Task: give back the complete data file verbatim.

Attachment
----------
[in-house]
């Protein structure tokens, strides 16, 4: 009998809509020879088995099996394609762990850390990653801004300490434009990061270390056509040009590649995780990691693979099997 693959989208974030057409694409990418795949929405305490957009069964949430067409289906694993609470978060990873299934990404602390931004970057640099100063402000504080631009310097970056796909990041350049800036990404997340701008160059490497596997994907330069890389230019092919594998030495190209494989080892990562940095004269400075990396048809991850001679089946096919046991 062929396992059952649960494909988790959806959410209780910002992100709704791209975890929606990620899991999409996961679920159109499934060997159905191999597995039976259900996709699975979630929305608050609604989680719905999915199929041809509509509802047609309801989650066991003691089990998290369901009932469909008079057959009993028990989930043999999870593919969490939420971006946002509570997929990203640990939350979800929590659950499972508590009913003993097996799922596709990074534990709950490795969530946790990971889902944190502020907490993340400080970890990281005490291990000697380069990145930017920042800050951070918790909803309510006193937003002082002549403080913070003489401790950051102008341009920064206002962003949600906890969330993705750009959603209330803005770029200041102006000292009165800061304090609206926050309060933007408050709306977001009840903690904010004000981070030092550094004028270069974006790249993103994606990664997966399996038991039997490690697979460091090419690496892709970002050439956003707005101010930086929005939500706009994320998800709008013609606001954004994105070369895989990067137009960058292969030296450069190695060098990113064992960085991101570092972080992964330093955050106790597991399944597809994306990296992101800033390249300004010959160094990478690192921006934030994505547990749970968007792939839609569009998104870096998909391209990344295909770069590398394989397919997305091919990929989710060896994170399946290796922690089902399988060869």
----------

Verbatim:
[in-house]
């Protein structure tokens, strides 16, 4: 009998809509020879088995099996394609762990850390990653801004300490434009990061270390056509040009590649995780990691693979099997 693959989208974030057409694409990418795949929405305490957009069964949430067409289906694993609470978060990873299934990404602390931004970057640099100063402000504080631009310097970056796909990041350049800036990404997340701008160059490497596997994907330069890389230019092919594998030495190209494989080892990562940095004269400075990396048809991850001679089946096919046991 062929396992059952649960494909988790959806959410209780910002992100709704791209975890929606990620899991999409996961679920159109499934060997159905191999597995039976259900996709699975979630929305608050609604989680719905999915199929041809509509509802047609309801989650066991003691089990998290369901009932469909008079057959009993028990989930043999999870593919969490939420971006946002509570997929990203640990939350979800929590659950499972508590009913003993097996799922596709990074534990709950490795969530946790990971889902944190502020907490993340400080970890990281005490291990000697380069990145930017920042800050951070918790909803309510006193937003002082002549403080913070003489401790950051102008341009920064206002962003949600906890969330993705750009959603209330803005770029200041102006000292009165800061304090609206926050309060933007408050709306977001009840903690904010004000981070030092550094004028270069974006790249993103994606990664997966399996038991039997490690697979460091090419690496892709970002050439956003707005101010930086929005939500706009994320998800709008013609606001954004994105070369895989990067137009960058292969030296450069190695060098990113064992960085991101570092972080992964330093955050106790597991399944597809994306990296992101800033390249300004010959160094990478690192921006934030994505547990749970968007792939839609569009998104870096998909391209990344295909770069590398394989397919997305091919990929989710060896994170399946290796922690089902399988060869």